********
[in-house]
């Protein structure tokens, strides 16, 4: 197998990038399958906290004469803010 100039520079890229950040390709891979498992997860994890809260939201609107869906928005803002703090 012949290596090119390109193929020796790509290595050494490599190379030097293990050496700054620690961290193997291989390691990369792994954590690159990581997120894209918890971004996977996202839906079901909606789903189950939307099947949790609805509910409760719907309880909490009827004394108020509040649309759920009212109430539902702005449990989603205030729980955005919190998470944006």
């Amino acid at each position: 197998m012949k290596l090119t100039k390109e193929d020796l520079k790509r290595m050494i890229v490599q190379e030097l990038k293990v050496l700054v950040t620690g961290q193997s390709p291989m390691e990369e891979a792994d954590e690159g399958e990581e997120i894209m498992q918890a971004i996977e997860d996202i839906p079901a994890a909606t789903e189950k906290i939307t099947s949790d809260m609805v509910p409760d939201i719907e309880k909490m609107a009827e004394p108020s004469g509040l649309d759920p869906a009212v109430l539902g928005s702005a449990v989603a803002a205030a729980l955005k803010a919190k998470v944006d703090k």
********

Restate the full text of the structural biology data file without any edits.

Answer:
[in-house]
């Protein structure tokens, strides 16, 4: 197998990038399958906290004469803010 100039520079890229950040390709891979498992997860994890809260939201609107869906928005803002703090 012949290596090119390109193929020796790509290595050494490599190379030097293990050496700054620690961290193997291989390691990369792994954590690159990581997120894209918890971004996977996202839906079901909606789903189950939307099947949790609805509910409760719907309880909490009827004394108020509040649309759920009212109430539902702005449990989603205030729980955005919190998470944006």
């Amino acid at each position: 197998m012949k290596l090119t100039k390109e193929d020796l520079k790509r290595m050494i890229v490599q190379e030097l990038k293990v050496l700054v950040t620690g961290q193997s390709p291989m390691e990369e891979a792994d954590e690159g399958e990581e997120i894209m498992q918890a971004i996977e997860d996202i839906p079901a994890a909606t789903e189950k906290i939307t099947s949790d809260m609805v509910p409760d939201i719907e309880k909490m609107a009827e004394p108020s004469g509040l649309d759920p869906a009212v109430l539902g928005s702005a449990v989603a803002a205030a729980l955005k803010a919190k998470v944006d703090k």